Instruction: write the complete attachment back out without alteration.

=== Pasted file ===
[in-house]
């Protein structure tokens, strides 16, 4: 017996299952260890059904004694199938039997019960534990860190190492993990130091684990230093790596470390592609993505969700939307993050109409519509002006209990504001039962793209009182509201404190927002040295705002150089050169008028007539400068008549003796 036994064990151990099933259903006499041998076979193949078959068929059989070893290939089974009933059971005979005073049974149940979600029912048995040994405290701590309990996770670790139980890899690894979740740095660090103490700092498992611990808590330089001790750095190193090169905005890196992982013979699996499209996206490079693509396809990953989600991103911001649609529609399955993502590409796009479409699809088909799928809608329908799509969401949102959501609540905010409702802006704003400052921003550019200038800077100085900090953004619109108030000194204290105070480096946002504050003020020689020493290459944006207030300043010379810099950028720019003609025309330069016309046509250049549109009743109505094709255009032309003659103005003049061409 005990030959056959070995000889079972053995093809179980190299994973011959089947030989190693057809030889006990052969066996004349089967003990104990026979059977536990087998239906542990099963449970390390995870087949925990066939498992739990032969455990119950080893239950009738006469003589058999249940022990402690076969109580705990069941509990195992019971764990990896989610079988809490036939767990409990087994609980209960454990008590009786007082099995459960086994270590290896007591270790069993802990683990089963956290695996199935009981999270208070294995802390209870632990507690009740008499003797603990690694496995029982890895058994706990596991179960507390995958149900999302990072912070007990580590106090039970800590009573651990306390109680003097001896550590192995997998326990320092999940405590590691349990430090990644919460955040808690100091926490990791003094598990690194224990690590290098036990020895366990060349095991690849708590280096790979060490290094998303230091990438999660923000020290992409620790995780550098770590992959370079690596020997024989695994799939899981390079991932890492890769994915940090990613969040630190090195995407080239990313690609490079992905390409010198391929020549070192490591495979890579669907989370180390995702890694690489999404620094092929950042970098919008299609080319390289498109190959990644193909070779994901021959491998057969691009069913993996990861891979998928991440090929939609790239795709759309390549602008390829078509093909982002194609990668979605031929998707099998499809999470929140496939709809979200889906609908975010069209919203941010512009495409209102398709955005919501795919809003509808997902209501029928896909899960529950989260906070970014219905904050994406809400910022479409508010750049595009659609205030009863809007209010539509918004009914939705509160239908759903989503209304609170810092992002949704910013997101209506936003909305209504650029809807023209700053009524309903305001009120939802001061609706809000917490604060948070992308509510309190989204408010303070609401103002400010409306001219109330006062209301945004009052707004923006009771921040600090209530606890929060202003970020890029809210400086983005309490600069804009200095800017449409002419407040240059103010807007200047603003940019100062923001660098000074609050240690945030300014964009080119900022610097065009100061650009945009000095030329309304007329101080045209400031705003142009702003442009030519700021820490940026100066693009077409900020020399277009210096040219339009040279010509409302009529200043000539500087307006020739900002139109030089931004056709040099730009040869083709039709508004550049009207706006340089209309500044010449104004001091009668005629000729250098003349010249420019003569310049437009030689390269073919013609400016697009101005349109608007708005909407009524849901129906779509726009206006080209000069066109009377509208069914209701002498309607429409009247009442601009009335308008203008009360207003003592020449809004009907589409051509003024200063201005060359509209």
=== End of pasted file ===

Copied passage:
[in-house]
């Protein structure tokens, strides 16, 4: 017996299952260890059904004694199938039997019960534990860190190492993990130091684990230093790596470390592609993505969700939307993050109409519509002006209990504001039962793209009182509201404190927002040295705002150089050169008028007539400068008549003796 036994064990151990099933259903006499041998076979193949078959068929059989070893290939089974009933059971005979005073049974149940979600029912048995040994405290701590309990996770670790139980890899690894979740740095660090103490700092498992611990808590330089001790750095190193090169905005890196992982013979699996499209996206490079693509396809990953989600991103911001649609529609399955993502590409796009479409699809088909799928809608329908799509969401949102959501609540905010409702802006704003400052921003550019200038800077100085900090953004619109108030000194204290105070480096946002504050003020020689020493290459944006207030300043010379810099950028720019003609025309330069016309046509250049549109009743109505094709255009032309003659103005003049061409 005990030959056959070995000889079972053995093809179980190299994973011959089947030989190693057809030889006990052969066996004349089967003990104990026979059977536990087998239906542990099963449970390390995870087949925990066939498992739990032969455990119950080893239950009738006469003589058999249940022990402690076969109580705990069941509990195992019971764990990896989610079988809490036939767990409990087994609980209960454990008590009786007082099995459960086994270590290896007591270790069993802990683990089963956290695996199935009981999270208070294995802390209870632990507690009740008499003797603990690694496995029982890895058994706990596991179960507390995958149900999302990072912070007990580590106090039970800590009573651990306390109680003097001896550590192995997998326990320092999940405590590691349990430090990644919460955040808690100091926490990791003094598990690194224990690590290098036990020895366990060349095991690849708590280096790979060490290094998303230091990438999660923000020290992409620790995780550098770590992959370079690596020997024989695994799939899981390079991932890492890769994915940090990613969040630190090195995407080239990313690609490079992905390409010198391929020549070192490591495979890579669907989370180390995702890694690489999404620094092929950042970098919008299609080319390289498109190959990644193909070779994901021959491998057969691009069913993996990861891979998928991440090929939609790239795709759309390549602008390829078509093909982002194609990668979605031929998707099998499809999470929140496939709809979200889906609908975010069209919203941010512009495409209102398709955005919501795919809003509808997902209501029928896909899960529950989260906070970014219905904050994406809400910022479409508010750049595009659609205030009863809007209010539509918004009914939705509160239908759903989503209304609170810092992002949704910013997101209506936003909305209504650029809807023209700053009524309903305001009120939802001061609706809000917490604060948070992308509510309190989204408010303070609401103002400010409306001219109330006062209301945004009052707004923006009771921040600090209530606890929060202003970020890029809210400086983005309490600069804009200095800017449409002419407040240059103010807007200047603003940019100062923001660098000074609050240690945030300014964009080119900022610097065009100061650009945009000095030329309304007329101080045209400031705003142009702003442009030519700021820490940026100066693009077409900020020399277009210096040219339009040279010509409302009529200043000539500087307006020739900002139109030089931004056709040099730009040869083709039709508004550049009207706006340089209309500044010449104004001091009668005629000729250098003349010249420019003569310049437009030689390269073919013609400016697009101005349109608007708005909407009524849901129906779509726009206006080209000069066109009377509208069914209701002498309607429409009247009442601009009335308008203008009360207003003592020449809004009907589409051509003024200063201005060359509209």